It’s time that we rethink the ways we look at ethics.
Conversations about ethics are often thought to be (and in some cases rightly are) punitive in nature. We tend to only talk about ethics once they’ve been breached. Instead, our expectations around ethical behavior should be part of an ongoing dialogue across all areas of our associations, agreed Nabil El-Ghoroury of the California Association of Marriage and Family Therapists, Lindsay Childress-Beatty of the American Psychological Association, and MaryAnne Bobrow of Bobrow Associates, Inc. The three presented a Learning Lab titled Ethics 101 for Association Professionals at the ASAE 2021 Annual Meeting.
An open environment where ethics are discussed and displayed improves our relationships, promotes professional behavior, encourages accountability, and protects the public served by our association and our members.
It’s important for associations to create a culture where ethical behavior starts at the top with leadership and ethics policies are clearly communicated and understood by everyone – staff, members and volunteers – who play a role in your association. It’s a mistake to assume that “everyone knows what’s right,” when human tendency is to cut corners or go through the motions, especially when under stress.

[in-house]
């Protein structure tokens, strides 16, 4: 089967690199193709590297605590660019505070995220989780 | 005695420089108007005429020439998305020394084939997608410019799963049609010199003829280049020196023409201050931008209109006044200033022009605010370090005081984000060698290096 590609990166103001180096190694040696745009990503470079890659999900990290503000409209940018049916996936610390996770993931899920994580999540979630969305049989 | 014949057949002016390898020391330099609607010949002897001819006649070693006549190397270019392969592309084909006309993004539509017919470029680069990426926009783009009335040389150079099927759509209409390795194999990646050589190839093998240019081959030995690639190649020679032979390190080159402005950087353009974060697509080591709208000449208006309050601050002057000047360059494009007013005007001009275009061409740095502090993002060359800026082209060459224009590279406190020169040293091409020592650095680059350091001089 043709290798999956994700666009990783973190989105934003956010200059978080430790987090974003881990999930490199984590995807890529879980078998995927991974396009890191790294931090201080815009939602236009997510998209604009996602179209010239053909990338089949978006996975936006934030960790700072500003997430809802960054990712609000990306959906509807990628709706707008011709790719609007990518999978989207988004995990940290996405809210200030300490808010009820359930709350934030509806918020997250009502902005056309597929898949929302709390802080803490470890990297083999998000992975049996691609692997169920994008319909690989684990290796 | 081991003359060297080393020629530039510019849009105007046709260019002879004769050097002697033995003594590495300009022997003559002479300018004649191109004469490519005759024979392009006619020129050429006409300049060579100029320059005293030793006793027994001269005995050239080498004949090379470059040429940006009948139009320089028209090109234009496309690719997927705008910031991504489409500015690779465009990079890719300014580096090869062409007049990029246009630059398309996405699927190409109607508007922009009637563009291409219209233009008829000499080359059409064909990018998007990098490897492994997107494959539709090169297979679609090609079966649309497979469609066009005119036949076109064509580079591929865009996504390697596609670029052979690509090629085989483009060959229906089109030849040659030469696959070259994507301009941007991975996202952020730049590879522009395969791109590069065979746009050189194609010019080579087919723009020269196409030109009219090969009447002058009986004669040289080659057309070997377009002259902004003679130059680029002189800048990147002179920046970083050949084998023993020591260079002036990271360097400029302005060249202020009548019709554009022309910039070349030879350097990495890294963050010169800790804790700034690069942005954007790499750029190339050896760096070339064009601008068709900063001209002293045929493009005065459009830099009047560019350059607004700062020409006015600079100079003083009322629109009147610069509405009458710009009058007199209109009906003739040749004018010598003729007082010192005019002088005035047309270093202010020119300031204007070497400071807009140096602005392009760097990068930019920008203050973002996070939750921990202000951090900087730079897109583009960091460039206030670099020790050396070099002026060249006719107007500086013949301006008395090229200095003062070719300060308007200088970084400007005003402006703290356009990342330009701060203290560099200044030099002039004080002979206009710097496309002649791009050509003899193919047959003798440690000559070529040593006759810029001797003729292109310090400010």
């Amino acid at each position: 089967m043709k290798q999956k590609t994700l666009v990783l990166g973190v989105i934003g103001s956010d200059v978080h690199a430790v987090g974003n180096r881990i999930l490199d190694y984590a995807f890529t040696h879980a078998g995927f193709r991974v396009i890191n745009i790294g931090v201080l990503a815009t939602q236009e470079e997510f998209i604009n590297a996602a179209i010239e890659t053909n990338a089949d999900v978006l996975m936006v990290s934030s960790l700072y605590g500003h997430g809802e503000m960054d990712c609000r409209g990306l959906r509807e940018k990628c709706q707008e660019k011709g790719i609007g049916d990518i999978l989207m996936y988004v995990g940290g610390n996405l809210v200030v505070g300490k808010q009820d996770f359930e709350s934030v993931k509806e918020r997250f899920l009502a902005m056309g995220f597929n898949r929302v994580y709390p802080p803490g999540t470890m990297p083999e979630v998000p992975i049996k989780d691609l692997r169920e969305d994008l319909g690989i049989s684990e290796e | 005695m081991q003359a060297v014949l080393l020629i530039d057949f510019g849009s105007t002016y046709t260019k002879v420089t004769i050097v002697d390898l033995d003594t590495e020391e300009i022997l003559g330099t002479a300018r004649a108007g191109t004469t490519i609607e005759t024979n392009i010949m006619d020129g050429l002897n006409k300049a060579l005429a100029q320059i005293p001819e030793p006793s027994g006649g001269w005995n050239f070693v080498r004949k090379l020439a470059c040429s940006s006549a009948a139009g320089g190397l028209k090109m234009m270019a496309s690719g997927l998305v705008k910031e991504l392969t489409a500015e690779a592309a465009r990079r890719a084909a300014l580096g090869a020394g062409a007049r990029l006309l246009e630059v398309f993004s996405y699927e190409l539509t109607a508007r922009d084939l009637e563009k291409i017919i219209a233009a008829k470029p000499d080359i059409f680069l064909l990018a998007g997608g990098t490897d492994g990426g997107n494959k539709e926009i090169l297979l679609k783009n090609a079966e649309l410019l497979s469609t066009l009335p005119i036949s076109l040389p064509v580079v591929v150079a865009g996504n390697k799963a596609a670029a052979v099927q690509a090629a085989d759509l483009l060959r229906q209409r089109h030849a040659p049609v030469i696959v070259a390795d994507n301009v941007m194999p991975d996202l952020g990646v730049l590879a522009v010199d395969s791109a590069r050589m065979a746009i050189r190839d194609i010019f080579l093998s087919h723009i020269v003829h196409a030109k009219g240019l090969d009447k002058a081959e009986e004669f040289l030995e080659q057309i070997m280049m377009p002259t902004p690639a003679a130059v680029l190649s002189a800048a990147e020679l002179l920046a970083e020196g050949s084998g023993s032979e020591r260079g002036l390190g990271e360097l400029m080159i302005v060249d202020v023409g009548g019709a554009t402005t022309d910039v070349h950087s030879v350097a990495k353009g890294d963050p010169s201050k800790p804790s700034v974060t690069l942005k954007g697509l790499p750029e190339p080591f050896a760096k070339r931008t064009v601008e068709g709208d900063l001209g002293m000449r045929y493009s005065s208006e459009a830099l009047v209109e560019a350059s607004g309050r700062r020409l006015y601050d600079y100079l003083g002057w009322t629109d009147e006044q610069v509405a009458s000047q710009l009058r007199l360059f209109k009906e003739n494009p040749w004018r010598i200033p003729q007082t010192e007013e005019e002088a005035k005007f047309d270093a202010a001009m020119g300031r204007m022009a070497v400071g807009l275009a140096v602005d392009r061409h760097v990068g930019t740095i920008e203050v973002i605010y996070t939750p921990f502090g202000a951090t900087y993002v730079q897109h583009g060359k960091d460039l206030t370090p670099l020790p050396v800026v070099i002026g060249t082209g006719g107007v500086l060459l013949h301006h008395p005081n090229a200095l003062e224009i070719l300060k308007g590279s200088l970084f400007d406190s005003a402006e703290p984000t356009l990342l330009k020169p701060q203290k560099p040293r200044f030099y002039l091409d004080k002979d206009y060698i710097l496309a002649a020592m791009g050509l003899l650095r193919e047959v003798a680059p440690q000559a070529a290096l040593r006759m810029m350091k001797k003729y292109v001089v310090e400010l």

At the end of the day, ethics is about trust, so it’s important for even the smallest of actions to be done well and with ethics in mind.
El-Ghoroury, Childress-Beatty and Bobrow went into detail on a few areas in particular where associations tend to run into ethical challenges, including embezzlement, conflict of interest, social media and gifts. But no matter the specific action in need of addressing, they offered a flowchart and three broad steps your association should take:
Ethical Decision-Making Flowchart
> Document the problem
> Ask yourself, Is the action legal?
> If legal, is there still an ethical issue?
> Consider conflict of interest and objectivity
> Review relevant policies and precedents (what have you done before in similar situations)
> Brainstorm and evaluate options
3 Actions to Take for a More Ethical Association
- Consult! Talk to colleagues, your community, your industry association and leaders for guidance and advice
- Develop clear policies and procedures. A clear policy sets expectations and provides a framework for how to handle any situation with consistency.
- Consider behavioral ethics concepts. Take the time to learn about why people make the decisions they do. The book “Blind Spots” by Max Bazerman and Ann Tenbrunsel, which outlines human tendencies over the assumption there are always bad actors, is a recommended place to start.